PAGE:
Hocus pocus is a purported magical phrase in the style of rhyming and alternating incarnations taken from grimoires. The origin of the term is uncertain, and some have come to believe it means utter nonsense.
One origin is attributed to Ochus Bochus, a legendary magician and demon of the Norse. During the reign of King James I of England, the term hocus pocus was accredited to a self-styled magician, according to A Candle in the Dark: or a Treatise Concerning the Nature of Witches and Witchcraft (1656) by Thomas Ady:
I will speak of one man…who called himself «The King’s Majesties most excellent Hocus Pocus,» and so he was called, because that at the playing of every Tricke, he used to say, «Hocus pocus tonus, talontus, vade celeriter jubeo,» a dark composure of words to blind the beholders, to make his trick to pass more currently without discovery.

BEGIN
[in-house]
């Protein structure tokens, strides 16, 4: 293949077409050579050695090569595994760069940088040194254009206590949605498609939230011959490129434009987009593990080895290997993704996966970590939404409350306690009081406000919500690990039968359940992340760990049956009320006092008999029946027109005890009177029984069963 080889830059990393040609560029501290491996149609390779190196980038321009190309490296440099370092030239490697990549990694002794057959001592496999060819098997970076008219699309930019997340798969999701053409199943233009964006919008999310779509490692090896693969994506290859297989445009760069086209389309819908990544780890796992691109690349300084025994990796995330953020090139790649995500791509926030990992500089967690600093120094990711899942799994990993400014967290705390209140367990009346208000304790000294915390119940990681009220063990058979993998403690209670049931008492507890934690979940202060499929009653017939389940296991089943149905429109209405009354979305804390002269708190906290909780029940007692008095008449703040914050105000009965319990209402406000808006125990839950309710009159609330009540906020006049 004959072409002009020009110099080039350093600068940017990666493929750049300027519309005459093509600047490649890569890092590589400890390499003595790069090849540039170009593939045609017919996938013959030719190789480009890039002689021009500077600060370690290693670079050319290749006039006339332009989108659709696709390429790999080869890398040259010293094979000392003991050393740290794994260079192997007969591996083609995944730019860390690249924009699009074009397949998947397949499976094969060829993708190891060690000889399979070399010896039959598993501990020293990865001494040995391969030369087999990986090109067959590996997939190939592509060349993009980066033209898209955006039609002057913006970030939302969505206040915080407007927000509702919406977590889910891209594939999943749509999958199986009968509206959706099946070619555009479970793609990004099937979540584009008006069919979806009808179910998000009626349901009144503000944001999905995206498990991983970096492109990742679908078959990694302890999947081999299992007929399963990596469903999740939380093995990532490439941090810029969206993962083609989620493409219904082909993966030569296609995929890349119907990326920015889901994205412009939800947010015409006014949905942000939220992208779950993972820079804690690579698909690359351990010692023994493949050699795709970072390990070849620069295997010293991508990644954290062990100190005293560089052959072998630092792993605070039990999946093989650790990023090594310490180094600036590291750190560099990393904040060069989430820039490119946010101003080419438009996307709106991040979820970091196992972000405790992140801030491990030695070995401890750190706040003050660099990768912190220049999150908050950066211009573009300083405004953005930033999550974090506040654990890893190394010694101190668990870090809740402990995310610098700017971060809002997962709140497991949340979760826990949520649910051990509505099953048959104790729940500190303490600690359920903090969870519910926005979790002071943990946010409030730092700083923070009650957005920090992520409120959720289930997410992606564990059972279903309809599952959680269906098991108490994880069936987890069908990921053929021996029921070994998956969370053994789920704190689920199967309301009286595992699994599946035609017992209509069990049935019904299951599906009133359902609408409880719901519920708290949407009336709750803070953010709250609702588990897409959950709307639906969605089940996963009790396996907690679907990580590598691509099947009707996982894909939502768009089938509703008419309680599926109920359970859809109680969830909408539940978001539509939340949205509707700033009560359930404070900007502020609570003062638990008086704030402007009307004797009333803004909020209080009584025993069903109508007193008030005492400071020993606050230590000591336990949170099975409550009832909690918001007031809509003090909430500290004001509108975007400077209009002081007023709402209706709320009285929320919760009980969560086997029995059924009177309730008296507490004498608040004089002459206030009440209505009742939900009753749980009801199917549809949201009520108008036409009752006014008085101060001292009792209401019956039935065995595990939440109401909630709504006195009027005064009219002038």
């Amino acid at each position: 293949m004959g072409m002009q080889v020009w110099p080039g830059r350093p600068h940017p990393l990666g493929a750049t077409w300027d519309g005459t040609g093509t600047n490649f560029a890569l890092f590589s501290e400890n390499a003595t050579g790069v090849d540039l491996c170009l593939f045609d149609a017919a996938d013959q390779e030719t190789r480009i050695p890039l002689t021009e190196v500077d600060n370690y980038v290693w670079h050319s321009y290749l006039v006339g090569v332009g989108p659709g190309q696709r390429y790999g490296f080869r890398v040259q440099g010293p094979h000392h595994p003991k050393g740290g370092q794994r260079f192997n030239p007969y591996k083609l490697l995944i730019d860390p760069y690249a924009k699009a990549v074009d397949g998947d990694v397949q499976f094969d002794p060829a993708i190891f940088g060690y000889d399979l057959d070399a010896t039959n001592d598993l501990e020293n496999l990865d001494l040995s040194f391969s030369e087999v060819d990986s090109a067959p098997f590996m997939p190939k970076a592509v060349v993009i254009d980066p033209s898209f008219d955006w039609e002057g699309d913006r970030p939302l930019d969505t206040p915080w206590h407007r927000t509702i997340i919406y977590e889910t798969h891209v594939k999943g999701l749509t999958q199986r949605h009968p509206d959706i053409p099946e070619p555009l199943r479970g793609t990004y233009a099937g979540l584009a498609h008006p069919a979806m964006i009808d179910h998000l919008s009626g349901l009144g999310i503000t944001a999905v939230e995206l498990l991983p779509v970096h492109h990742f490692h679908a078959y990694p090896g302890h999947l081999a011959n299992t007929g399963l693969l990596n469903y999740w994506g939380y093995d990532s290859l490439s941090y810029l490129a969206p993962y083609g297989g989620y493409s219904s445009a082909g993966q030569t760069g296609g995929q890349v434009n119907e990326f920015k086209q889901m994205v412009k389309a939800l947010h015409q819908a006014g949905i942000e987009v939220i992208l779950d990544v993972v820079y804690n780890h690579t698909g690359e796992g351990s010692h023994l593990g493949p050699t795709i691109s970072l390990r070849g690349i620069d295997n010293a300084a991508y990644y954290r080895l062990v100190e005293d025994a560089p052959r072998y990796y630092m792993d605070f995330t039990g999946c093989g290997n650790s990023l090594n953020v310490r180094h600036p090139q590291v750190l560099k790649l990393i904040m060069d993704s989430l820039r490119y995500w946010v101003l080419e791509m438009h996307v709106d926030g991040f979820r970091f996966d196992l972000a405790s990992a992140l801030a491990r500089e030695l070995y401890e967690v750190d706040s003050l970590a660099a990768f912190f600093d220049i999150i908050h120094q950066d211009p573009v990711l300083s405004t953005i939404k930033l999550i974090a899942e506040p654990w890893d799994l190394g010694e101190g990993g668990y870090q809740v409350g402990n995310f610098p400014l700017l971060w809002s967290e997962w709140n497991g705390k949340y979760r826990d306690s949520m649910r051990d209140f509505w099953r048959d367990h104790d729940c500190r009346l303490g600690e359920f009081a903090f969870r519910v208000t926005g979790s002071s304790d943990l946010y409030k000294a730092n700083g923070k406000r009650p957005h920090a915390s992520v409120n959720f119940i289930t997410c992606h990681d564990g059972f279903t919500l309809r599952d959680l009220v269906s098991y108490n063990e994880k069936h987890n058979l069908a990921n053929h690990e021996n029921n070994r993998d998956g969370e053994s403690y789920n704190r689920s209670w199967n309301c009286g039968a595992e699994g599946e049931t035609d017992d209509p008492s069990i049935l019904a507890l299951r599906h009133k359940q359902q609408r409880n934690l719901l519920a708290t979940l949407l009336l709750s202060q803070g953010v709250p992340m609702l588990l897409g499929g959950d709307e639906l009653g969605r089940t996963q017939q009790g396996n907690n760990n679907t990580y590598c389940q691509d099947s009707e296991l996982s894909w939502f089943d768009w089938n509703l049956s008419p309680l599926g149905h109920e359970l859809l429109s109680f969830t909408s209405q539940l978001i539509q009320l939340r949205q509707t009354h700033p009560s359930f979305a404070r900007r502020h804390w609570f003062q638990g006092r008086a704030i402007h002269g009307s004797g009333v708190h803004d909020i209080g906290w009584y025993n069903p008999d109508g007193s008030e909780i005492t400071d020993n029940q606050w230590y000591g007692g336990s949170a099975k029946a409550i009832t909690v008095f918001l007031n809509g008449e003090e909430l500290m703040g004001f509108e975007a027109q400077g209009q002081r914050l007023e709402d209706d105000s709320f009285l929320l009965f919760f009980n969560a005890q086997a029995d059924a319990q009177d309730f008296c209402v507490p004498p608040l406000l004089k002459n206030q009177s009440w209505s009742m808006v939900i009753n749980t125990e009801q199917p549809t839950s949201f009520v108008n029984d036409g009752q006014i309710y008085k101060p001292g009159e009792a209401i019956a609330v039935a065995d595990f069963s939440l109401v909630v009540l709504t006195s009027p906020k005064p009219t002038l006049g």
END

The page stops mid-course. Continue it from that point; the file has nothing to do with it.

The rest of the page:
More likely, hocus pocus is a corruption and mockery of the Latin hoc est enim corpus meum («this is [indeed] my body») spoken by the priest in the Catholic Mass. Many Protestants think hocus pocus concerning the substantiation, changing of the bread and wine into the body and blood of Christ, of the Catholic Mass, too much like magic.
Hocus pocus is said not to be associated with magic or Witchcraft but with trickery, stage-magic, conjuring, and deceit. Some of these latter activities are associated with sorcery, sometimes referred to a low magic performed for self-gain. A.G.H.
Guiley, Rosemary Ellen.The Encyclopedia of Witches and Witchcraft. New York: Facts On File.1989. p. 161